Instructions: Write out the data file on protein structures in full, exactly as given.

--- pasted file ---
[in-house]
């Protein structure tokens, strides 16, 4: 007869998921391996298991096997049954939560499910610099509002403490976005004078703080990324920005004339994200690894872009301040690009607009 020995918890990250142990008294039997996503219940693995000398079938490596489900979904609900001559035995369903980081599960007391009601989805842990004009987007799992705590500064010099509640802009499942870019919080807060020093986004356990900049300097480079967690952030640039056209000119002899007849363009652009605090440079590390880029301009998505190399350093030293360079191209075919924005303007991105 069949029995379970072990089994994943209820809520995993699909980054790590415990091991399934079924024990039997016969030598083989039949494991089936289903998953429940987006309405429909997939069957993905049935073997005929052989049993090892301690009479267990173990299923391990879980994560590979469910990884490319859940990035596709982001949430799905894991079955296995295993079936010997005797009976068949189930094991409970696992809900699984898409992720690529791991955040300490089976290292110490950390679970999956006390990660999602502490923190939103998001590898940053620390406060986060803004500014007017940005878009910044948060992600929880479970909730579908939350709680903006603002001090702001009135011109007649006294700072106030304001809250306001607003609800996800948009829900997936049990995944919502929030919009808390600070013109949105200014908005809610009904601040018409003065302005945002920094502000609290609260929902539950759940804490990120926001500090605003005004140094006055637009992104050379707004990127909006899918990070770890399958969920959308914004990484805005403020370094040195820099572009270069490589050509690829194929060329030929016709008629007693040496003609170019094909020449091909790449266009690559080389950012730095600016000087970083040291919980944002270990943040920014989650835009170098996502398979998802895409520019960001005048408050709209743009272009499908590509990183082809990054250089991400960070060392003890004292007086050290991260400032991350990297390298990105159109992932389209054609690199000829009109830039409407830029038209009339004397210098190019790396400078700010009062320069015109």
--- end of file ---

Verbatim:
[in-house]
């Protein structure tokens, strides 16, 4: 007869998921391996298991096997049954939560499910610099509002403490976005004078703080990324920005004339994200690894872009301040690009607009 020995918890990250142990008294039997996503219940693995000398079938490596489900979904609900001559035995369903980081599960007391009601989805842990004009987007799992705590500064010099509640802009499942870019919080807060020093986004356990900049300097480079967690952030640039056209000119002899007849363009652009605090440079590390880029301009998505190399350093030293360079191209075919924005303007991105 069949029995379970072990089994994943209820809520995993699909980054790590415990091991399934079924024990039997016969030598083989039949494991089936289903998953429940987006309405429909997939069957993905049935073997005929052989049993090892301690009479267990173990299923391990879980994560590979469910990884490319859940990035596709982001949430799905894991079955296995295993079936010997005797009976068949189930094991409970696992809900699984898409992720690529791991955040300490089976290292110490950390679970999956006390990660999602502490923190939103998001590898940053620390406060986060803004500014007017940005878009910044948060992600929880479970909730579908939350709680903006603002001090702001009135011109007649006294700072106030304001809250306001607003609800996800948009829900997936049990995944919502929030919009808390600070013109949105200014908005809610009904601040018409003065302005945002920094502000609290609260929902539950759940804490990120926001500090605003005004140094006055637009992104050379707004990127909006899918990070770890399958969920959308914004990484805005403020370094040195820099572009270069490589050509690829194929060329030929016709008629007693040496003609170019094909020449091909790449266009690559080389950012730095600016000087970083040291919980944002270990943040920014989650835009170098996502398979998802895409520019960001005048408050709209743009272009499908590509990183082809990054250089991400960070060392003890004292007086050290991260400032991350990297390298990105159109992932389209054609690199000829009109830039409407830029038209009339004397210098190019790396400078700010009062320069015109």